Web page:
While the threat of the new coronavirus in the United States remains limited, a network of U.S. government agencies are already furiously ramping up efforts to contain the disease, should an outbreak occur. “We are working to keep the risk low,” said Health and Human Services Secretary Alex Azar, who is leading the federal government’s response, at a press conference Friday. So far, the overwhelming number of new cases of the virus, which originated in Wuhan, China, remain in China. There are only 11 confirmed cases in the U.S. The good news, some officials and infectious disease experts tell TIME, is t...
Source: TIME: Health - February 4, 2020 Category: Consumer Health News Authors: Abigail Abrams Tags: Uncategorized Source Type: news

Army-developed Zika vaccine induces potent Zika and dengue cross-neutralizing antibodies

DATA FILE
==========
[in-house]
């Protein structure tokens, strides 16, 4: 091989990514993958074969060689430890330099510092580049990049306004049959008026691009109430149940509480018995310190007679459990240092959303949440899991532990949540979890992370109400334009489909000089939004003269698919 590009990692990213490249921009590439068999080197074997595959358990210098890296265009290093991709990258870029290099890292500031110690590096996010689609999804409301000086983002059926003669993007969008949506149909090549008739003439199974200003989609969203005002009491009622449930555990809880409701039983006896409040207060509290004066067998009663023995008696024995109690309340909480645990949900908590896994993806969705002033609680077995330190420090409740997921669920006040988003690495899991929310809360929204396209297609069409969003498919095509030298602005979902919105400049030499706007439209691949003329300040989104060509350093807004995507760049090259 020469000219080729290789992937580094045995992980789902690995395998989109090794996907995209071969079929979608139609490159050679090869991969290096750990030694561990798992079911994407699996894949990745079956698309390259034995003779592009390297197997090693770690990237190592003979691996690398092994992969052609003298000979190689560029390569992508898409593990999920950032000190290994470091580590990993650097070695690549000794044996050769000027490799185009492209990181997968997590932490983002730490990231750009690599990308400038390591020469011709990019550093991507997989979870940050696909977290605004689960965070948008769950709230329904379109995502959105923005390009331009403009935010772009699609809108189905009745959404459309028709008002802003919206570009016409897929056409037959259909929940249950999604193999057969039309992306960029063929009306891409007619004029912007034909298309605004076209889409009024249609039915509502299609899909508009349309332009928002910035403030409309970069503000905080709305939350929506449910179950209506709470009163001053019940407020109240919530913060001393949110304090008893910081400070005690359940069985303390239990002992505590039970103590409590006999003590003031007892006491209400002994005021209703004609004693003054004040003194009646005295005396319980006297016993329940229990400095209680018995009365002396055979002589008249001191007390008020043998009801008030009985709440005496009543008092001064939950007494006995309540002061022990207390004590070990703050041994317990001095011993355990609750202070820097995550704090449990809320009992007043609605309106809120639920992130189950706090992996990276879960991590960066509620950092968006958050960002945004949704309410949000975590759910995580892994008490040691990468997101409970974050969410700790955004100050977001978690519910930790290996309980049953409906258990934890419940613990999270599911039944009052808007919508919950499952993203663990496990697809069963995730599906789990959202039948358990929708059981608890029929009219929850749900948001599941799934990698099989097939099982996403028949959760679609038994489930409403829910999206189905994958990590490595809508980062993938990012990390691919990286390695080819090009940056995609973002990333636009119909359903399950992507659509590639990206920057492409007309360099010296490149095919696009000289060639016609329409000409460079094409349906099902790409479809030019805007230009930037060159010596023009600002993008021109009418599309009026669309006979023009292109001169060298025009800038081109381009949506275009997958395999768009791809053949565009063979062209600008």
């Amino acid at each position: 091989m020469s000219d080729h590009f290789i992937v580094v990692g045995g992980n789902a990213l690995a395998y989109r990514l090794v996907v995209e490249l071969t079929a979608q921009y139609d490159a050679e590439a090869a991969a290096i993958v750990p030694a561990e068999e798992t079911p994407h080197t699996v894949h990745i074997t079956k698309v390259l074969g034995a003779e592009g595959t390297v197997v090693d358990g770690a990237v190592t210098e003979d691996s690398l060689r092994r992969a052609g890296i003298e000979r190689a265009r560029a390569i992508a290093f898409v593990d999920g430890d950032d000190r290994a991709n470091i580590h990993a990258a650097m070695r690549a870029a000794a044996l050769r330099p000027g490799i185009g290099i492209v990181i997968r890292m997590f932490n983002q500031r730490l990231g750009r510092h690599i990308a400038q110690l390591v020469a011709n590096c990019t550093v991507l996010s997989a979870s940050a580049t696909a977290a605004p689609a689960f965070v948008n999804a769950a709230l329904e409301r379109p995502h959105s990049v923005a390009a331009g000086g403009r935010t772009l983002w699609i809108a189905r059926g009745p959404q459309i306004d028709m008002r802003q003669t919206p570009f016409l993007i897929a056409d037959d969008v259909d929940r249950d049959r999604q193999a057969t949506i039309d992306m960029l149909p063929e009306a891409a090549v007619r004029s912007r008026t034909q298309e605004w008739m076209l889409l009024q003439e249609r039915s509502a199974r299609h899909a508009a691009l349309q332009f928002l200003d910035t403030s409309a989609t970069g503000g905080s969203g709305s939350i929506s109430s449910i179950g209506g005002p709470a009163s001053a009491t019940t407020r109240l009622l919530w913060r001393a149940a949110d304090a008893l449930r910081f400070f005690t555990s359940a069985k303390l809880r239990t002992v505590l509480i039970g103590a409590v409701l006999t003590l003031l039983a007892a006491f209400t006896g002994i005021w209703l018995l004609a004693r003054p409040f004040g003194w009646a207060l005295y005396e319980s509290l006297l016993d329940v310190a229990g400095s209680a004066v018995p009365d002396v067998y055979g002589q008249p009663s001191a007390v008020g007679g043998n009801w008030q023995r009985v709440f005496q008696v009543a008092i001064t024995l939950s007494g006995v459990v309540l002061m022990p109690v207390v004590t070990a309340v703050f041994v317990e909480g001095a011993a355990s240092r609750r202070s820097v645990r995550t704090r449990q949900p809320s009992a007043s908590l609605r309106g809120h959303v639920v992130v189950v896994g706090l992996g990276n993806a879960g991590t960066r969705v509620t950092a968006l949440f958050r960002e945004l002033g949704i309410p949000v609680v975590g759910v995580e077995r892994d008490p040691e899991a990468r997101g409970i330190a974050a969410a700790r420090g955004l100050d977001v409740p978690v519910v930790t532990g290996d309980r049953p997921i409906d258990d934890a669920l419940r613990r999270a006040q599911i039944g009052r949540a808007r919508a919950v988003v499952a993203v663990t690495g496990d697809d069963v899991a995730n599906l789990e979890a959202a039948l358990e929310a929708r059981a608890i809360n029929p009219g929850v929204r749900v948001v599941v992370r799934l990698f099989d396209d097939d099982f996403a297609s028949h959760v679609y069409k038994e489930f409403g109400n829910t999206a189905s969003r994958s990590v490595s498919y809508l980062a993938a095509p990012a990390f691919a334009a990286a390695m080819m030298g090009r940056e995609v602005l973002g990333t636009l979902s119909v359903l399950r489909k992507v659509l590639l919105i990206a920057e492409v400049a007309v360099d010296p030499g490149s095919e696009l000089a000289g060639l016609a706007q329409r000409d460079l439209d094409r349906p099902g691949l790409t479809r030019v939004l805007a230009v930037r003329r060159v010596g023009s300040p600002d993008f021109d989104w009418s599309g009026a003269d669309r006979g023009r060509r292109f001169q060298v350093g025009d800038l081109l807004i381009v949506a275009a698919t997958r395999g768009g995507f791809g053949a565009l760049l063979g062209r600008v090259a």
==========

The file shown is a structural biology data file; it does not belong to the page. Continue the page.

(Walter Reed Army Institute of Research) A new study led by WRAIR scientists has shown for the first time that a single dose of an experimental Zika vaccine in a dengue-experienced individual can boost pre-existing flavivirus immunity and elicit protective cross-neutralizing antibody responses against both Zika and dengue viruses. Findings were published today in Nature Medicine. Three Phase 1 human clinical trials have shown ZPIV to be safe and well-tolerated in healthy adults and that it induced a robust immune response. (Source: EurekAlert! - Infectious and Emerging Diseases)
Source: EurekAlert! - Infectious and Emerging Diseases - February 3, 2020 Category: Infectious Diseases Source Type: news

UK government pledges £20 million to help develop coronavirus vaccine
The funding will be used to support work to develop new vaccines for epidemics Related items fromOnMedica Warning on post-Brexit antibiotic use NHS review recommends making childhood vaccination more 'convenient' for parents Doctors can help overcome ‘vaccine hesitancy’ Global measles deaths reach historic low World ‘not prepared’ for Zika and Ebola (Source: OnMedica Latest News)